"Hollywood adaptation" - words that send chills down the spine of the ravenous hardcore anime fan. After the less than stellar attempts at bringing Speed Racer and Dragon Ball to the west, you can understand why the average anime fan is more than a little edgy whenever a western adaption of a popular series is announced. The latest to get the treatment is the beloved classic Astro Boy, but does it measure up to its legacy?
Set in the far future upon a floating platform called Metro City, Dr. Tenma and Dr. Elefun are about to demonstrate a new kind of power source and the latest robotic weapon, dubbed the Peacekeeper for the militaristic President Stone. Tenma’s son, Toby, is caught in the testing area of the Peacekeeper and is killed. Grief stricken, Tenma rebuilds his son as a robot using his DNA to embed his memories, along with all the latest defence weaponry so that he isn’t harmed again, although things quickly deteriorate as Tenma realises that the new Toby will not replace his son.
So let’s get what most of the fans of the original Astro Boy are going to ask - Is it faithful to the original? In short... no. The film is very loosely adapted from the original manga and anime to create what is very much its own film. There are nods to the original, such as the plans for Astro being the ones used from the manga, the fact that Astro himself has only been altered to look slightly older and the fact that Astro’s hair spike will switch sides depending on the perspective the camera is looking at him, as the manga used to do. Apart from this, the average Astro Boy fan will no doubt belittle the film as not being a faithful adaptation of the original.
While it may only take elements from its source material, Astro Boy is by no means a horrible film - In fact it is quite the opposite. The film is as entertaining as any other kids computer-generated movie and should be appreciated as such. It follows a few paths that have underlying messages about pollution, racism and class divides which the average adult will easily take on board, while kids on the other hand will no doubt enjoy the explosions, combat and general childish fun. There are a few kid conventions that sneak their way into the film, usually coming from Dr. Elefun (played by Bill Nighy) being the fatherly figure. Nicolas Cage plays the role of the obsessed and ultimately neglectful father of Astro, but not in such a heartless way as originally depicted for reasons we can only imagine are to appease the Hollywood gods.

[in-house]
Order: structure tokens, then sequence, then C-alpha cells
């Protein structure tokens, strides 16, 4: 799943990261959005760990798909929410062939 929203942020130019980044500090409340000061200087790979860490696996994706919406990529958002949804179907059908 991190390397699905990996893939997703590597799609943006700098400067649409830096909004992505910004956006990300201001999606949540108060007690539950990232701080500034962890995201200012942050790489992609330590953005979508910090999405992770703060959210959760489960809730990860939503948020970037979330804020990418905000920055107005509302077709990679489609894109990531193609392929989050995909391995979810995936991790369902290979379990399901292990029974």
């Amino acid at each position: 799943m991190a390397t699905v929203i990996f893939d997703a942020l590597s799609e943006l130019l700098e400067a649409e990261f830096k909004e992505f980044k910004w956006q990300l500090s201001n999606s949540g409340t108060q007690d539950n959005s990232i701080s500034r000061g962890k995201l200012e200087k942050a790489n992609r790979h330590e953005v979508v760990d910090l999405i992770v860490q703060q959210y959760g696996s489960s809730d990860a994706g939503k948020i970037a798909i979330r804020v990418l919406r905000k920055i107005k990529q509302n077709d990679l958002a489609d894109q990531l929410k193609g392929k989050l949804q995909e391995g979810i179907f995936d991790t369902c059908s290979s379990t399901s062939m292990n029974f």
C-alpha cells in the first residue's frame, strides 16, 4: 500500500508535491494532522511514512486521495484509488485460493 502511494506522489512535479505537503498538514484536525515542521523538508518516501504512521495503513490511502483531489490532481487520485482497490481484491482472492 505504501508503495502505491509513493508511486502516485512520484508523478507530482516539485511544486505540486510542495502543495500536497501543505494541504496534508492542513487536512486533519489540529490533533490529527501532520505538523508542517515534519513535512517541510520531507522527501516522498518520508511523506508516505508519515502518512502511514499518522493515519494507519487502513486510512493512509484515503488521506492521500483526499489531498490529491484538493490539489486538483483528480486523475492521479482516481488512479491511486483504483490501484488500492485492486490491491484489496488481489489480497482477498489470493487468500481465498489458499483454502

In the grand scheme of things, the film is perfect as a kids movie. It has action, explosions, giant robots and arse jokes. The CG itself is actually very well done, to a similar standard as the studios last film (TMNT) and while not mind blowing it's what you would expect from a high budget film of this type. It could be argued that this westernised version of Astro Boy is a good introduction to anime for younger people - While no doubt the fans will scream to the high heavens that this isn’t anime, it is still does give a spotlight to the genre far and beyond the efforts of Speed Racer and Dragon Ball Evolution and to ease someone in, it is a good start. For those looking for an entertaining film to watch with the family then this will hit home, just don’t expect it to be a homage for the fans.
Astro Boy is due for a nationwide release in cinemas on the 5th February 2010.